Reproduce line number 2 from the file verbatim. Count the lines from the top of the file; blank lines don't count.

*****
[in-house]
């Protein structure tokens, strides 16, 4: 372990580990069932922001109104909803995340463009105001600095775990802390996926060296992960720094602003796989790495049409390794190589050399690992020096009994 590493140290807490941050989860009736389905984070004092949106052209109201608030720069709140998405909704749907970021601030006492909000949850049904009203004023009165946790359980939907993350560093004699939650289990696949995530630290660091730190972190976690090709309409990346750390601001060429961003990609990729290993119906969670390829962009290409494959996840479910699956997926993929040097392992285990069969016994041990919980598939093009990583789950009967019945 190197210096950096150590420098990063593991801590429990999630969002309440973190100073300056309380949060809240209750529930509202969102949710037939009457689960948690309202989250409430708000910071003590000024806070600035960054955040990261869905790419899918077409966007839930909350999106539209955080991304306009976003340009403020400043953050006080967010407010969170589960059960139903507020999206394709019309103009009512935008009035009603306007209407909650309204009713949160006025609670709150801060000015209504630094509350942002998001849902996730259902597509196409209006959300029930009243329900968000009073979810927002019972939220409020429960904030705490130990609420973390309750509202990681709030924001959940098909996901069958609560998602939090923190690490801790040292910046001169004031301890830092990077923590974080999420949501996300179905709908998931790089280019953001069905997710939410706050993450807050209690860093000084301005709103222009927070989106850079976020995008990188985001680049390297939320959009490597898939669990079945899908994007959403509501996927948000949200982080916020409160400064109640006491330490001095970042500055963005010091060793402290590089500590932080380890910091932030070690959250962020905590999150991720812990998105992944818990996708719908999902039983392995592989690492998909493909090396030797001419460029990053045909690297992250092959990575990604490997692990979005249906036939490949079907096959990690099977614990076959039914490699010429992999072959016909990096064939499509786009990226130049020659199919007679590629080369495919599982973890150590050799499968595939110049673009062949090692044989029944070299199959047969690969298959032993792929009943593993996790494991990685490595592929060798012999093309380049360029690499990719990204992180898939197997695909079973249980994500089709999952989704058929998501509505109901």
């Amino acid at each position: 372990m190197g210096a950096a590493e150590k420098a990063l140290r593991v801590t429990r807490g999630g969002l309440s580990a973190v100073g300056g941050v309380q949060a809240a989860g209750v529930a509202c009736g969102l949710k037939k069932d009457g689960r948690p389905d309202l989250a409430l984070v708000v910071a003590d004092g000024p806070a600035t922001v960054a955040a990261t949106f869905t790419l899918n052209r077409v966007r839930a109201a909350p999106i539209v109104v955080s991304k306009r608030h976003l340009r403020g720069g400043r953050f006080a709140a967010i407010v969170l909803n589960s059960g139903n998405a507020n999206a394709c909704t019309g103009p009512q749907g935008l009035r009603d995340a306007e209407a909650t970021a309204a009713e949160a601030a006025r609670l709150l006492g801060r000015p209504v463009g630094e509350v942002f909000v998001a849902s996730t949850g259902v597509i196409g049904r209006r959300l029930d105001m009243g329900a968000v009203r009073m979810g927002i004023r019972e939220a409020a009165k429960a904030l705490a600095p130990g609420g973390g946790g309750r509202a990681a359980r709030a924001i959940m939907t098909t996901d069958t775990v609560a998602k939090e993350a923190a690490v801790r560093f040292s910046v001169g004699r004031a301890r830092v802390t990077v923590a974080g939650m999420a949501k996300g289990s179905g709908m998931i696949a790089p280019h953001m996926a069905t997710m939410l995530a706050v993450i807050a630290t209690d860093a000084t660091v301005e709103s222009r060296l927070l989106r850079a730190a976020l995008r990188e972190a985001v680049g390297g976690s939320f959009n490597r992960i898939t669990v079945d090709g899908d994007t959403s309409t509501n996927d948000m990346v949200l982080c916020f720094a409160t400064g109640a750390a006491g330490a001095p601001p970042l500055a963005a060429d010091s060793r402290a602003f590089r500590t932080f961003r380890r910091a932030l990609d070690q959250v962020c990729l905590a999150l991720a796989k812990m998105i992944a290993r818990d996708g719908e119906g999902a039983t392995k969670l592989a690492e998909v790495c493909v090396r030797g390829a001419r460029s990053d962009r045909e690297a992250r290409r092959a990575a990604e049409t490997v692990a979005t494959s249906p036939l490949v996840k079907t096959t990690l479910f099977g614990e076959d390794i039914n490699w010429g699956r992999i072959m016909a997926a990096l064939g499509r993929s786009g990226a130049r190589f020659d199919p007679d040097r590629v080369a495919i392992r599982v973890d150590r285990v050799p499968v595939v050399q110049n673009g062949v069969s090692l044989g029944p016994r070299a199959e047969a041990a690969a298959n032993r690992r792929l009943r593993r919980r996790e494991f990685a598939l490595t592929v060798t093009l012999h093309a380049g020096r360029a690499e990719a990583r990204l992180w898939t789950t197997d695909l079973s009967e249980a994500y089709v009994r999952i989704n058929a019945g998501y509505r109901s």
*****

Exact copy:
């Protein structure tokens, strides 16, 4: 372990580990069932922001109104909803995340463009105001600095775990802390996926060296992960720094602003796989790495049409390794190589050399690992020096009994 590493140290807490941050989860009736389905984070004092949106052209109201608030720069709140998405909704749907970021601030006492909000949850049904009203004023009165946790359980939907993350560093004699939650289990696949995530630290660091730190972190976690090709309409990346750390601001060429961003990609990729290993119906969670390829962009290409494959996840479910699956997926993929040097392992285990069969016994041990919980598939093009990583789950009967019945 190197210096950096150590420098990063593991801590429990999630969002309440973190100073300056309380949060809240209750529930509202969102949710037939009457689960948690309202989250409430708000910071003590000024806070600035960054955040990261869905790419899918077409966007839930909350999106539209955080991304306009976003340009403020400043953050006080967010407010969170589960059960139903507020999206394709019309103009009512935008009035009603306007209407909650309204009713949160006025609670709150801060000015209504630094509350942002998001849902996730259902597509196409209006959300029930009243329900968000009073979810927002019972939220409020429960904030705490130990609420973390309750509202990681709030924001959940098909996901069958609560998602939090923190690490801790040292910046001169004031301890830092990077923590974080999420949501996300179905709908998931790089280019953001069905997710939410706050993450807050209690860093000084301005709103222009927070989106850079976020995008990188985001680049390297939320959009490597898939669990079945899908994007959403509501996927948000949200982080916020409160400064109640006491330490001095970042500055963005010091060793402290590089500590932080380890910091932030070690959250962020905590999150991720812990998105992944818990996708719908999902039983392995592989690492998909493909090396030797001419460029990053045909690297992250092959990575990604490997692990979005249906036939490949079907096959990690099977614990076959039914490699010429992999072959016909990096064939499509786009990226130049020659199919007679590629080369495919599982973890150590050799499968595939110049673009062949090692044989029944070299199959047969690969298959032993792929009943593993996790494991990685490595592929060798012999093309380049360029690499990719990204992180898939197997695909079973249980994500089709999952989704058929998501509505109901």